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Stricklin bound over to Hardin County Grand Jury on first degree murder charge in shooting of Deputy Locke

Defendant Todd Alan Stricklin is led into the courtroom by Hardin County Sheriff’s Department Chief Deputy Mike Fielder.

Hardin County General Sessions Judge Danny Smith found probable cause to bind Todd Alan Stricklin over to the next Hardin County Grand Jury for first degree murder in the death of Deputy Sheriff Matthew Locke following testimony from four witnesses Wednesday.
Stricklin was charged with the murder of Locke after the deputy was shot and killed at Stricklin’s residence on Nance Bend Road at about 8:30 p.m. on Sept. 25, shortly after Locke arrived to back up fellow officers who were already at the scene on a call for a domestic disturbance.
Hardin County Sheriff’s Department Deputy James Damron, who by all accounts was with Locke and tried to pull him to safety and save his life by performing CPR – while under fire – took the stand first.
Damron said he arrived in front of the home, at the end of a very long driveway, with Clifton Police Department Sgt. Timmy Harris, and saw Stricklin in front of the house.
Damron testified it was fully dark out, but he could see somewhat because of a light pole nearby.
The deputy said he saw that Stricklin had a handgun in his right hand, so he and Harris took cover behind vehicles, but they tried to talk Stricklin down and calm the situation.
He said he tried to defuse the situation because Stricklin seemed upset and distraught, and he began by asking Stricklin what was wrong.
“Everything’s wrong. I’m tired of life, I’m tired of everything – I’m sick of it,” Damron said Stricklin replied.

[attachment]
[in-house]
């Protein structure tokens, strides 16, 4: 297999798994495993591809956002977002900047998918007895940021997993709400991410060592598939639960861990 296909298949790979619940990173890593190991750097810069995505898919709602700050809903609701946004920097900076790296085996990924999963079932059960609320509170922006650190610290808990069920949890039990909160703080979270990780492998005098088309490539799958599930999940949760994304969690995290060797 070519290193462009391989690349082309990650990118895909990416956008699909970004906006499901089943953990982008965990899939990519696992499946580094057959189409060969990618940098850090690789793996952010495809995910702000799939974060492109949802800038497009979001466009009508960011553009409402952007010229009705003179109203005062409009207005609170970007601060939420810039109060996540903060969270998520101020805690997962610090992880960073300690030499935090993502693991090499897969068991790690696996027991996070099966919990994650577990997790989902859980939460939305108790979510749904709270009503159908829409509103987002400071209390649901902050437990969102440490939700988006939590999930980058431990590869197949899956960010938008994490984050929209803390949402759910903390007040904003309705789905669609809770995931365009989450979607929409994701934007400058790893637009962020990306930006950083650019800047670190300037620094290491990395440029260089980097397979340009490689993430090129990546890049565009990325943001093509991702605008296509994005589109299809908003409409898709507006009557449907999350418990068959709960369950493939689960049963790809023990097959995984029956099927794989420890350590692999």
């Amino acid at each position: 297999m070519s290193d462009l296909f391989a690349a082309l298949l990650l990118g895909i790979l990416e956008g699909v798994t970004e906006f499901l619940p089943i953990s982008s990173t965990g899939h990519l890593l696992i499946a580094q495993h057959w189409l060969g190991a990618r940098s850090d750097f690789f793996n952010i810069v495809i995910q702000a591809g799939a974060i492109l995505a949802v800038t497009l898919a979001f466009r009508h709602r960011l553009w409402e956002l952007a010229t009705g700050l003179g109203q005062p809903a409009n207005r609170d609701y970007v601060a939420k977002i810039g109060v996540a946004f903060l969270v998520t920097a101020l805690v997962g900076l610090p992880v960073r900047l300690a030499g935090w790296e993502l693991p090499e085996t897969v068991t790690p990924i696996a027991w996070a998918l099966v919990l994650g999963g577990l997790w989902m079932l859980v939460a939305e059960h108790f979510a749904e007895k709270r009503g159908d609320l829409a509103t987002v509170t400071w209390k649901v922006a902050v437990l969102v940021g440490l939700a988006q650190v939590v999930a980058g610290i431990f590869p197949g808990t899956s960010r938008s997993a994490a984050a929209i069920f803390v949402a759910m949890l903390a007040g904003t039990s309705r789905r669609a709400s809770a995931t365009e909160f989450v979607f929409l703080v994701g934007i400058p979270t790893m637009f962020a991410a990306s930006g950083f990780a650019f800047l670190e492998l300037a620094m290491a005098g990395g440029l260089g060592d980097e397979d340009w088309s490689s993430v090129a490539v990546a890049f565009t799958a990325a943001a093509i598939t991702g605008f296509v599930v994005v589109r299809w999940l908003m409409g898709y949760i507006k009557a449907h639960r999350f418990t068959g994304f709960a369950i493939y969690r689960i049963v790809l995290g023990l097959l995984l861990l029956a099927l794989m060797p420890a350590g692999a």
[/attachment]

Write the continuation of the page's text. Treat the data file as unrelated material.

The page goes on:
Damron said he and Harris spoke with Stricklin for 30 minutes. Harris, who was sequestered during Damron’s testimony, said in that situation “time gets away from you,” but he put it at about 25 minutes, at least.
Both officers testified they tried to get Stricklin to drop his gun and come out, but he refused.
At some point, both officers testified, Stricklin began making threats of shooting. Damron said he told Stricklin more officers were on the way.
“The next one who shows up with his lights on is gonna get shot,” was Stricklin’s reply, Damron testified.
Deputy Locke was the next to arrive at the scene, after ending a call he was already on to come to the aid of fellow officers.
Damron testified that before Locke arrived Stricklin kept moving around, and that it was too dark to see Stricklin clearly, but that he kept seeing a “red dot” everywhere Stricklin’s voice came from.
That red dot led Damron to believe Stricklin had armed himself with a rifle in addition to the handgun the deputy had already seen when he first arrived.
Damron and Harris testified that when Locke arrived, he exited his car and made his way first to Harris, spoke with him briefly, and then began to make his way to Damron’s position when he was shot.
About that time, testimony revealed, units from the Wayne County Sheriff’s office also arrived and were fired upon, forcing them to retreat to the road and stage there.
Cathy Ferguson, the case agent with the Tennessee Bureau of Investigation who ran the investigation of the incident, testified that the Wayne County law enforcement vehicles which had tried to reach the house down the driveway had bullet holes in them.
The agent said the crime scene investigation unit recovered a large cluster of bullet casings, about 20, near the spot where Damron and Harris believe Stricklin began shooting.
The bullet casings were for 7.62mm x 39mm ammunition.
Ferguson also said that at some point Stricklin fled into nearby woods, and that he was apprehended there hours later.
She also testified that when apprehended, the arresting officers recovered a 1911-style .45 caliber handgun and an SKS-type rifle from Stricklin.
The SKS rifle uses 7.62mm x 39mm ammunition, Ferguson said, and the SKS they recovered from Stricklin had a “red dot sight” on it.

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